A couple of miles inland, a tiny museum beside a river ford, is devoted to shells. The Glandford Shell Museum is quaint, quirky and shows off some beautiful shells – as well as allowing fossils and pottery some shelf space too. Continue eastwards from busy Blakeney and Cley, to Salthouse which also has flint and seafood and art (its summer church contemporary art exhibition is a fixture of the north Norfolk calendar.)
Insider tip: Cookies Crab Shop has been going half a century and its vast plates of crayfish, lobster, crab, mackerel, herring, samphire and salad are an institution. Tables are crammed into its tiny general store, and a courtyard shed and gazebo, and out facing the green and the sea. Take your own wine or buy cloudy Norfolk apple juice to wash down fishy feasts which cost less than a tenner. Booking ahead is advised (tel: 01263 740352).
At Cromer, the fine pier has a theatre perched at the end, plus a lifeboat constantly ready to plunge into the waves. Tractors park on the beach, ready to pull the crabbing boats ashore and the town is bustling all year round. It’s been a fishing community for centuries and a genteel holiday resort since Victorian times, but it was only last year that the world’s longest chalk reef was discovered, just out to sea. It is millennia old, but was first explored last year. Rock arches and sculptured stone shapes, teeming with colourful marine plants and animals, stretch for 20 miles.
Insider tip: To escape the crowds, take the cliff path out of Cromer, past the lighthouse, to the tiny seaside village of Overstrand. Its unpretentious Cliff Top Café is a great place to refuel before the walk back.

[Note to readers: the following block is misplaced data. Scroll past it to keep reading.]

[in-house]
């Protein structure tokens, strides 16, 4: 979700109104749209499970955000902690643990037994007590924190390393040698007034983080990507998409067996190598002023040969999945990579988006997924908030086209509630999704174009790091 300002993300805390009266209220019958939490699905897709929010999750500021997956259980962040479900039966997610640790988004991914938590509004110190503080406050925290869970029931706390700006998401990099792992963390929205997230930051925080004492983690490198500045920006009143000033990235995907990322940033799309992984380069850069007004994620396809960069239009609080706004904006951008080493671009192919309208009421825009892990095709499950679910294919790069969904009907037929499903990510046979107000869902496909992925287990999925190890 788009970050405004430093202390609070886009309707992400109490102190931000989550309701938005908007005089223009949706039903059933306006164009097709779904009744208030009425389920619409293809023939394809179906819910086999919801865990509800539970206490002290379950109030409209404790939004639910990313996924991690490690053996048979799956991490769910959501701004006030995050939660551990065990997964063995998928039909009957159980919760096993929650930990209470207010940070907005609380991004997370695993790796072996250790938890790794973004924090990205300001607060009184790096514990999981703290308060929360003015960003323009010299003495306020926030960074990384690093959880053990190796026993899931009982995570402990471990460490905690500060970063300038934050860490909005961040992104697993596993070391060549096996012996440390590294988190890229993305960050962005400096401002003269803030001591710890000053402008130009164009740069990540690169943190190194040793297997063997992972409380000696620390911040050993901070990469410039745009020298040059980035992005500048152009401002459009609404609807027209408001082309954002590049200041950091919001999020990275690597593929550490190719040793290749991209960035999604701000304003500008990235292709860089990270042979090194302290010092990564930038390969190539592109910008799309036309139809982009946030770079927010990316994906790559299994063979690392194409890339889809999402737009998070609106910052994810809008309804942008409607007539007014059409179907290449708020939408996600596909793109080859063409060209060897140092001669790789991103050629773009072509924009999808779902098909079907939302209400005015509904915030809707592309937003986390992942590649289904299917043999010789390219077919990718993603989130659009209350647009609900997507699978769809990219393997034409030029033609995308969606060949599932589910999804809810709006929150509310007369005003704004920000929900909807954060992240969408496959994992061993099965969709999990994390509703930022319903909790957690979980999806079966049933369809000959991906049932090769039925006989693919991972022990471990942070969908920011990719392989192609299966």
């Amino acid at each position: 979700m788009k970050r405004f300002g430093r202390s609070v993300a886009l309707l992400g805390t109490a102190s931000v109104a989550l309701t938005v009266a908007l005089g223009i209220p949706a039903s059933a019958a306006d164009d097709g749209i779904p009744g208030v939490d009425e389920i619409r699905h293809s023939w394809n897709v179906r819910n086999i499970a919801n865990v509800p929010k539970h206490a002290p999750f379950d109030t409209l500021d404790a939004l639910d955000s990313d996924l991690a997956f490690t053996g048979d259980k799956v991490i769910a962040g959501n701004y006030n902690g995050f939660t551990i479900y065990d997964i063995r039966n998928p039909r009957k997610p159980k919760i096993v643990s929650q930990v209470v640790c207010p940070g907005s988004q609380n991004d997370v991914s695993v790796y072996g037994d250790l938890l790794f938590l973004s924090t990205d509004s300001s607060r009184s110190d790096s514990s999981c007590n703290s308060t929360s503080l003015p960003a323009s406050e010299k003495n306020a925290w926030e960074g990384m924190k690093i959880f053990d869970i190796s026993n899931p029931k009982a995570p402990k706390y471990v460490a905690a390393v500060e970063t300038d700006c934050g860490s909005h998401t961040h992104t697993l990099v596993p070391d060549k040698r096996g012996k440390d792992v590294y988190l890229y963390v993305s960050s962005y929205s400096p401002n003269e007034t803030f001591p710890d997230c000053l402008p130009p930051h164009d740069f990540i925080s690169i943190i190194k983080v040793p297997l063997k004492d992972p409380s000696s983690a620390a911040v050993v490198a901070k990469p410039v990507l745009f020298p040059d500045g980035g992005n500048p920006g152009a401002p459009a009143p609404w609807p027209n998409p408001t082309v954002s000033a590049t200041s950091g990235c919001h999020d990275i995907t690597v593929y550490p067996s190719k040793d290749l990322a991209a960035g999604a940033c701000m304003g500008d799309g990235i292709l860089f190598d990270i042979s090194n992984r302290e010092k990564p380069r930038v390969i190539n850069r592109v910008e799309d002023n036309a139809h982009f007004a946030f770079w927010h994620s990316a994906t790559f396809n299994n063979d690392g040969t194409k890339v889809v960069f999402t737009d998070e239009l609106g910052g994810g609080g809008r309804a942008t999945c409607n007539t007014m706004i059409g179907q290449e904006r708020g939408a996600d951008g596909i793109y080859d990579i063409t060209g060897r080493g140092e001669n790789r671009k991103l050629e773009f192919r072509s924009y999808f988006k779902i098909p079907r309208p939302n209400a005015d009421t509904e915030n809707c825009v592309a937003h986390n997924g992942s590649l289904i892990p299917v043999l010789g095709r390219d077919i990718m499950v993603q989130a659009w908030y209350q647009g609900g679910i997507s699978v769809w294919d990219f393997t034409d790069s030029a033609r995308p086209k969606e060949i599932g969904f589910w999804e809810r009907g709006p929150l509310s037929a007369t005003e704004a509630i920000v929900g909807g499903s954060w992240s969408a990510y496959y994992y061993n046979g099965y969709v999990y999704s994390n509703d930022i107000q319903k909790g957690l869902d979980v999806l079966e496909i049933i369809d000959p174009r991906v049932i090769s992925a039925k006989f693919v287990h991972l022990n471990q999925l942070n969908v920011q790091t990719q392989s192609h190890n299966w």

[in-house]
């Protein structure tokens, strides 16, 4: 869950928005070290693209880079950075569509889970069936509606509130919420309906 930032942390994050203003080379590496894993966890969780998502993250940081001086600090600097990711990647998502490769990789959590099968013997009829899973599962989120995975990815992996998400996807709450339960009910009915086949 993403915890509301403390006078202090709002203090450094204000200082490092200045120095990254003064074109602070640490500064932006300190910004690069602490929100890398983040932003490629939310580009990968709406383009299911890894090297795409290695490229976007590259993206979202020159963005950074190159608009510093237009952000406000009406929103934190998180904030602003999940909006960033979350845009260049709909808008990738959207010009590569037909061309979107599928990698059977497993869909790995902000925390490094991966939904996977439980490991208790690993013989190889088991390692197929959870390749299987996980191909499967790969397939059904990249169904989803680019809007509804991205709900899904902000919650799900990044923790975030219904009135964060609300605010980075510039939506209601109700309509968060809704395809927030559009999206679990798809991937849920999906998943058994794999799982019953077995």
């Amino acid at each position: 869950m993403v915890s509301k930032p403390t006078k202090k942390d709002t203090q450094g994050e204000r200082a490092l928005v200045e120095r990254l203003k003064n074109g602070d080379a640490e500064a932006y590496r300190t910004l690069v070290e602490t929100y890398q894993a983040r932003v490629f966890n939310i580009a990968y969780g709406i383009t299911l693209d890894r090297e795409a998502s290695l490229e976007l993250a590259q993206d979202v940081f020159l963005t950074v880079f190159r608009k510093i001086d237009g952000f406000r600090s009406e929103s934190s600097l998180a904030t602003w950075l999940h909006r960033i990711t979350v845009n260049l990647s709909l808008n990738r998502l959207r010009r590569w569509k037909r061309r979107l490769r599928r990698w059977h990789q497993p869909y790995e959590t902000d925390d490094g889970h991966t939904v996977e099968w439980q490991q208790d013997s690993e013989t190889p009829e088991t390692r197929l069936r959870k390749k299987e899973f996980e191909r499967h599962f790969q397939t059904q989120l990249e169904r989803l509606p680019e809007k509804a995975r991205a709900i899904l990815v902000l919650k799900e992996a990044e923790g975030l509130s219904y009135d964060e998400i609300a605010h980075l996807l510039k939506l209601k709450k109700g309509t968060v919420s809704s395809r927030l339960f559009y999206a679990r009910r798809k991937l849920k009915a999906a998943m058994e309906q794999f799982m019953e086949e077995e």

Take a breather on a bench in the gardens of Felbrigg Hall, just outside Cromer, and you could be joined by Stephen Fry. National treasure, and Norfolk boy, Stephen Fry waxes lyrical about his first impressions of Felbrigg as “one of the most beautiful things I had ever seen,” and much more. To hear his musings, plug your earphones into a hole in the arm of the speaking seat. Venture inland to Stephen’s childhood home of Booton, where the parish church, rebuilt by an eccentric Victorian vicar, is an astonishment of soaring pinnacles.
The entire coast is swathed in sand, so almost every village has its own beach. But each will have its own usp too. At Waxham, one of the biggest medieval barns in the country has been turned into a tea room and on a hot summer’s day the cool stone interior of the ancient thatched complex is pleasant retreat from hot sands. There are often seals swimming just off shore here.
Glitzy, teeming, amusement-arcaded Great Yarmouth comes almost at the end of this arc around Norfolk’s coast. But there is more to Yarmouth than candyfloss and fairground rides. Britain’s only complete circus building stands a street back from the seafront. The Hippodrome is more than 100 years old and still hosts world-class circus shows – and has an extraordinary extra trick of its own. As the finale of a show approaches the floor slides away, fountains soar, water gushes in, and the circus ring becomes a swimming pool. Just along the sea-front the Pleasure Beach rides range from family fairground fun to white-knuckle stuff, but its crowning glory is the wooden roller coaster – complete with a brake-man who rides every train, making each roll of the coaster unique.
Insider tip: Everyone knows Nelson’s Column in London, but there is another in Great Yarmouth – and you can climb this one to earn stunning views of dunes, marshes, townscape and sea, inland windmills and drainage pumps and platoons of glittering off-shore wind turbines.
AND STEER CLEAR OF…
- Driving on the A149 coast road where it narrows to navigate villages, so head inland to pretty villages such as Wiveton.
- If the buzz of jet skis is not your thing, then Sea Palling beach is one to avoid.
- Travelling on a Saturday when the few main roads can be packed with caravans and cars.